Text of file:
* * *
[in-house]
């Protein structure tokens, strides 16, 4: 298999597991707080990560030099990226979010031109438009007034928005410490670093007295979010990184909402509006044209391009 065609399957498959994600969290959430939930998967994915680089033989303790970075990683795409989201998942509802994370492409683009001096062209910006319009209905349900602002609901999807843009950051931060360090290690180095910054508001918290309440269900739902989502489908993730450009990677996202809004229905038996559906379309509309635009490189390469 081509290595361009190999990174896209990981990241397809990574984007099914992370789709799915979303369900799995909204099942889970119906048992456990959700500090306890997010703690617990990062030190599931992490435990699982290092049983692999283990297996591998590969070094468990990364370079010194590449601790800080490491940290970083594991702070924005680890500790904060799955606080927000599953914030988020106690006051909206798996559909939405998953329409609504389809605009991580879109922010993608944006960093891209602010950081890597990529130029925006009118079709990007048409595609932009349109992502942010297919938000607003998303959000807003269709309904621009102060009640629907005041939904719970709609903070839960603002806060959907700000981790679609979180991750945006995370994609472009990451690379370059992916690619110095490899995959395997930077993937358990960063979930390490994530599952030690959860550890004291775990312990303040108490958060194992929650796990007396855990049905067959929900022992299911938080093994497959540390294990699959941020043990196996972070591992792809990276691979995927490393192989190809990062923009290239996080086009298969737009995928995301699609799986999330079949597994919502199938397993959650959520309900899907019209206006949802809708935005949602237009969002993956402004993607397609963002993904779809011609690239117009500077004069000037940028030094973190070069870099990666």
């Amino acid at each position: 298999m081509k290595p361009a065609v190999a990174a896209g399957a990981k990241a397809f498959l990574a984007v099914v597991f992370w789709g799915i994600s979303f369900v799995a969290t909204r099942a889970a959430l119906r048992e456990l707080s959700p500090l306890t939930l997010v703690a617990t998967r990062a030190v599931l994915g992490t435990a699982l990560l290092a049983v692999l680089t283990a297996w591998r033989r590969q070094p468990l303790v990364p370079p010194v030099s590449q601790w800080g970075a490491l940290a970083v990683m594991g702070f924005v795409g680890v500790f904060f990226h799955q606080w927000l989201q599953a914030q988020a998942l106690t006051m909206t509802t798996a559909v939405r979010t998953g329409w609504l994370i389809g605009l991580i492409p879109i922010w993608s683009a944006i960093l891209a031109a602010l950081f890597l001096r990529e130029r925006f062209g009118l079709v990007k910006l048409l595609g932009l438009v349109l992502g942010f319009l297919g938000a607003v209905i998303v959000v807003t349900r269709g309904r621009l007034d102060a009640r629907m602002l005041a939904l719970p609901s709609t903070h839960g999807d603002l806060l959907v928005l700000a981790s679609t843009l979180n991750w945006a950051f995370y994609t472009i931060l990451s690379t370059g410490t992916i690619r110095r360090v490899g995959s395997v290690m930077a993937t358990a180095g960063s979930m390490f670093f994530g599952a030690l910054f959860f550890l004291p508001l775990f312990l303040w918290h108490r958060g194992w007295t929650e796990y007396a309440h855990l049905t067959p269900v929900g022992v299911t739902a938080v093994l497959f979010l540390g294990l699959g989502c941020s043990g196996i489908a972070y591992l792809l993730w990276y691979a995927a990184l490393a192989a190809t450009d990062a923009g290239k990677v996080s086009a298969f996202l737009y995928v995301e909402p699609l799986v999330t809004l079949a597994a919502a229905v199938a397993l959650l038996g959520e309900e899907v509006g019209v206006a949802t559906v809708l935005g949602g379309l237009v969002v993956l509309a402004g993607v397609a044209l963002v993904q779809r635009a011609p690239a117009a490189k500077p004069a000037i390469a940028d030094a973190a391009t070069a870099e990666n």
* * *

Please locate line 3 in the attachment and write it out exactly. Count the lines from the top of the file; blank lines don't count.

């Amino acid at each position: 298999m081509k290595p361009a065609v190999a990174a896209g399957a990981k990241a397809f498959l990574a984007v099914v597991f992370w789709g799915i994600s979303f369900v799995a969290t909204r099942a889970a959430l119906r048992e456990l707080s959700p500090l306890t939930l997010v703690a617990t998967r990062a030190v599931l994915g992490t435990a699982l990560l290092a049983v692999l680089t283990a297996w591998r033989r590969q070094p468990l303790v990364p370079p010194v030099s590449q601790w800080g970075a490491l940290a970083v990683m594991g702070f924005v795409g680890v500790f904060f990226h799955q606080w927000l989201q599953a914030q988020a998942l106690t006051m909206t509802t798996a559909v939405r979010t998953g329409w609504l994370i389809g605009l991580i492409p879109i922010w993608s683009a944006i960093l891209a031109a602010l950081f890597l001096r990529e130029r925006f062209g009118l079709v990007k910006l048409l595609g932009l438009v349109l992502g942010f319009l297919g938000a607003v209905i998303v959000v807003t349900r269709g309904r621009l007034d102060a009640r629907m602002l005041a939904l719970p609901s709609t903070h839960g999807d603002l806060l959907v928005l700000a981790s679609t843009l979180n991750w945006a950051f995370y994609t472009i931060l990451s690379t370059g410490t992916i690619r110095r360090v490899g995959s395997v290690m930077a993937t358990a180095g960063s979930m390490f670093f994530g599952a030690l910054f959860f550890l004291p508001l775990f312990l303040w918290h108490r958060g194992w007295t929650e796990y007396a309440h855990l049905t067959p269900v929900g022992v299911t739902a938080v093994l497959f979010l540390g294990l699959g989502c941020s043990g196996i489908a972070y591992l792809l993730w990276y691979a995927a990184l490393a192989a190809t450009d990062a923009g290239k990677v996080s086009a298969f996202l737009y995928v995301e909402p699609l799986v999330t809004l079949a597994a919502a229905v199938a397993l959650l038996g959520e309900e899907v509006g019209v206006a949802t559906v809708l935005g949602g379309l237009v969002v993956l509309a402004g993607v397609a044209l963002v993904q779809r635009a011609p690239a117009a490189k500077p004069a000037i390469a940028d030094a973190a391009t070069a870099e990666n």